Despite President Ma Ying-jeou doubling as party chairman, the ruling Kuomintang is worried that it may lose control of at least five counties in the year-end nationwide local elections.First, the article discusses Hualien
The Kuomintang may lose Hualien, Hsinchu, Taitung, Taoyuan and Yilan.
Voters will go to the polls to elect 17 mayors and county magistrates in December, but the ruling party can't field electable magistrates in the five counties.
Wu Poh-hsiung, Kuomintang chairman, gave Yeh Chin-chuan, minister of health, an ultimatum to accept a draft for the magistracy election in Hualien.It's bizarre to nominate Yeh, an internationally recognized epidemiologist, for the position of Hualien County magistrate, especially since the KMT is such a lock in Hualien I don't think the DPP is even fielding a candidate. They could nominate a slab of beef and still get 60% of the vote. I think the article is a bit overwrought here. It claims that a DPP source says the DPP expects to get four of the five counties. I don't see that, but you never know. The article looks a lot like one of those pieces meant to rally voters against the Serious Threat.
Yeh is still dithering, while Kuomintang Fu Kun-cheng vows to run, though he couldn't be nominated. Fu has been convicted of insider trading and sentenced to ten years in prison.
The papers also reported today that the KMT is going to have a primary in Hualien. Yeh had said he would step down to run if there was no primary, since he didn't want to split the party (which might even be true). His chief rival, a local politician by the name of Fu, has corruption problems. The Taiwan News report says that Yeh is close to President Ma, which may explain the bizarre choice of an outsider for Hualien who is the current health minister.
In Taoyuan, which the China Post named as problematic, John Wu, the son of Wu Po-Hsiung, the Chairman prior to Ma, won the primary. Wu is a Hakka, and Taoyuan has a large Hakka contingent. Wu is not known for being close to Ma.
According to the China Post piece, the KMT has split in Hsinchu and in Taitung, where independent candidates have essentially spun off from the KMT to run their own campaigns. This is a recurrent problem for both parties but is especially serious for the KMT, with its longstanding links to rival factions in local areas that it must satisfy with patronage positions.
In the martial law era the KMT generally rotated local political positions between rival factions, which were permitted to carry on politics through their patronage networks, in the local area. The one rule was that no faction was permitted to operate at the national level -- that position was reserved for the Party-State created by the KMT.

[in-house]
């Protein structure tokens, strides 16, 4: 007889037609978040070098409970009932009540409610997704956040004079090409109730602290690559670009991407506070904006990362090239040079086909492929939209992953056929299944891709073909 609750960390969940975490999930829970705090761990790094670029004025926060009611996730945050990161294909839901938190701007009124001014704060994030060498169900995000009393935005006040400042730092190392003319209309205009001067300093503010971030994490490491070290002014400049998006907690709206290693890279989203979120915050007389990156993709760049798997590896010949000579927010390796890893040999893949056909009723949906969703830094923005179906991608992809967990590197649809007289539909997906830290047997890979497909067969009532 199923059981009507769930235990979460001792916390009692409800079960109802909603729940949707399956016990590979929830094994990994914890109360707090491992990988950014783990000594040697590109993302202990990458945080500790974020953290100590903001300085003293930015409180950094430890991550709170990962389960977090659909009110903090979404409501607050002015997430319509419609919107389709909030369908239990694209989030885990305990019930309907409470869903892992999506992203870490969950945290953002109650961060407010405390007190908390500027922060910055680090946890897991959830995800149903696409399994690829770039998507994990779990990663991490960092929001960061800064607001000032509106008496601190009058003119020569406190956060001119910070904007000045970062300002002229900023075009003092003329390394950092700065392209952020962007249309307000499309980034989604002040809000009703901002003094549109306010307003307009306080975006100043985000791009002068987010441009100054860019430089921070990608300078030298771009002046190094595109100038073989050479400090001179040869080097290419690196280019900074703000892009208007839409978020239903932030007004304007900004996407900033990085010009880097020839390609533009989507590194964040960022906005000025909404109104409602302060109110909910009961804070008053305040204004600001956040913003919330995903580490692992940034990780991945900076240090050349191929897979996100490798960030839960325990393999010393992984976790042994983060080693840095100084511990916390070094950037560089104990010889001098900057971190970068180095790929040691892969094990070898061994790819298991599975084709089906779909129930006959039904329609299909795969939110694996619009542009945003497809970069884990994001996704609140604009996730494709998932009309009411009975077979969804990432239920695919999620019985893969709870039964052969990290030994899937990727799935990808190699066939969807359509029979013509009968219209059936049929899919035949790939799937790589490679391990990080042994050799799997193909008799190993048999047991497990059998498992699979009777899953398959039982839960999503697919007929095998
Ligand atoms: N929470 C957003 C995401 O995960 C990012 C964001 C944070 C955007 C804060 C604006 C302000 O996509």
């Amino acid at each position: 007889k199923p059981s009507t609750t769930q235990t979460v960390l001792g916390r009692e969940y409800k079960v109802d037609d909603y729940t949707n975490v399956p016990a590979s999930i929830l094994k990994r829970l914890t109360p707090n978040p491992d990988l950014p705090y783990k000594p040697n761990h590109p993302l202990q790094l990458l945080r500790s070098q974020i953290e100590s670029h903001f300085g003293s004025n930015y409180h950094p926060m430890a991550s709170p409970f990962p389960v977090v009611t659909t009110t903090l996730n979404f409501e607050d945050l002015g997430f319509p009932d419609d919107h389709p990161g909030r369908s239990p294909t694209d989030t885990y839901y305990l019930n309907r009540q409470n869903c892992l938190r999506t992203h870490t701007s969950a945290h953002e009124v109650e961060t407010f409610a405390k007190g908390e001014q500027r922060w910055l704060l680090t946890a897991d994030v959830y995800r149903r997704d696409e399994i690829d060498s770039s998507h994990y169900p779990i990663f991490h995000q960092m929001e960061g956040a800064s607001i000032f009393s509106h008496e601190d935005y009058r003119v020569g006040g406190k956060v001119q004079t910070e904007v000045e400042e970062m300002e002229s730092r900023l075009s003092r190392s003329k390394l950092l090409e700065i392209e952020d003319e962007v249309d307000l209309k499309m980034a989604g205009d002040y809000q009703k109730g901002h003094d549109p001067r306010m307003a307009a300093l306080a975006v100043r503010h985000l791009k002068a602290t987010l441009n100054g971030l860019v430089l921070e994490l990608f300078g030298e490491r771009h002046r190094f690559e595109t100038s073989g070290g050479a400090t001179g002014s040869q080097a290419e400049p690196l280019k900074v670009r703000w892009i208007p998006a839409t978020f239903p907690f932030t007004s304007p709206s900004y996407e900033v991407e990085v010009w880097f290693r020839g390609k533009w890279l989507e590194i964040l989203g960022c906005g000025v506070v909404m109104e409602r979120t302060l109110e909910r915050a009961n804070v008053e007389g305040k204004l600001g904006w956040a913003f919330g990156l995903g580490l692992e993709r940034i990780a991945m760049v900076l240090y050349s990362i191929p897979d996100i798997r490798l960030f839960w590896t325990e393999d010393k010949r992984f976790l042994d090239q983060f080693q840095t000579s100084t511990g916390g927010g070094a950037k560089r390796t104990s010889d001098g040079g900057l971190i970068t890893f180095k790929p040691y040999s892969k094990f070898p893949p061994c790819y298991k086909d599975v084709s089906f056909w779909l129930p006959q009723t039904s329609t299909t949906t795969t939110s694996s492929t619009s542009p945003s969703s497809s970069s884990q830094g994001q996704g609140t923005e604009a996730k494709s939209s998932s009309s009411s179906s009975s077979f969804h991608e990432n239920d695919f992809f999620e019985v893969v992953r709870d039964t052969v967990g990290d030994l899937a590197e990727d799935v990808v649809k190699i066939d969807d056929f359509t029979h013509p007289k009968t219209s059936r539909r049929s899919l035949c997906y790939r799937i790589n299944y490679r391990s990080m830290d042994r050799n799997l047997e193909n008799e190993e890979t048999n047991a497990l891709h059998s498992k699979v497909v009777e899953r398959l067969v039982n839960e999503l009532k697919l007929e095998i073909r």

The pattern of fissioning is also seen at the legislative level.For example, recently the KMT had a bit of politics as usual. Chang Sho-wen, the KMT legislator, had his election annulled after a conviction and lost appeal for vote buying. His father then decided to run for the seat in the by-election in September -- nepotism being the order of the day in local politics, the unusual thing being the move from son to father. Usually things go in the other direction.
Problem was that Dad also had a corruption problem and couldn't run under the KMT by-laws. The article put it very delicately:
Wu Den-yih, KMT Vice Chairman and General-secretary, visited Chang Hui-yuan and Chang Sho-wen on July 29, but failed to gain their acceptance of the fact that Chang Hui-yuan could not run as a KMT candidateOn July 30th the son announced that Dear Old Dad had quit the Party and would run as an independent candidate. The problem with local politics here is that local politicians frequently do not think of anything beyond the local area -- they often do not consider themselves to be members of the national party or national polity. They have patronage networks that must be fed and watered, and the only way to keep Eldest Brother's construction company and Second Uncle's Concrete Firm satisfied is keep that flow of public works funds coming to their faction.
Meanwhile in Chiayi local faction rivalries brought the DPP an advantage. The new DPP nominee for the County Chief position is Chang Hua-kuan, Chang is the widow of a former KMT legislator, who piled up big bucks from factories in Cambodia, and a key leader of the powerful Lin faction in Chiayi. She joined the DPP in 2001 when first elected as a legislator. She's obviously got the resources and the patronage base to win the magistrate's position in Chiayi, where there is a solid DPP voter base.
Plenty of days until September, and the only safe bet is on more faction splits, more patronage politics, and plenty of cash being spread around local patronage networks.
REF: Bruce Jacobs' magnificent book, Local Politics in Rural Taiwan under Dictatorship and Democracy.
- In case you were worried, CWB says the recent spate of quakes does not presage The Big One.
- Record heat, no typhoons, mean water levels in Taiwan reservoirs are plummeting.
- Patrick Cowsill has some cogent observations on credit cards and train reservations. Things would be so much better if year after year, foreigners didn't face the same stupid, easily solved problems.
- A new blog on being vegan in Taiwan. First step: get passport from Vega.
- NYTimes with a nice piece on director Ang Lee.
- UBS says housing prices to go up 20-30% here in next three years. That will make it so much easier for couples with stagnant incomes to afford housing.
[Taiwan] Don't miss the comments below! And check out my blog and its sidebars for events, links to previous posts and picture posts, and scores of links to other Taiwan blogs and forums!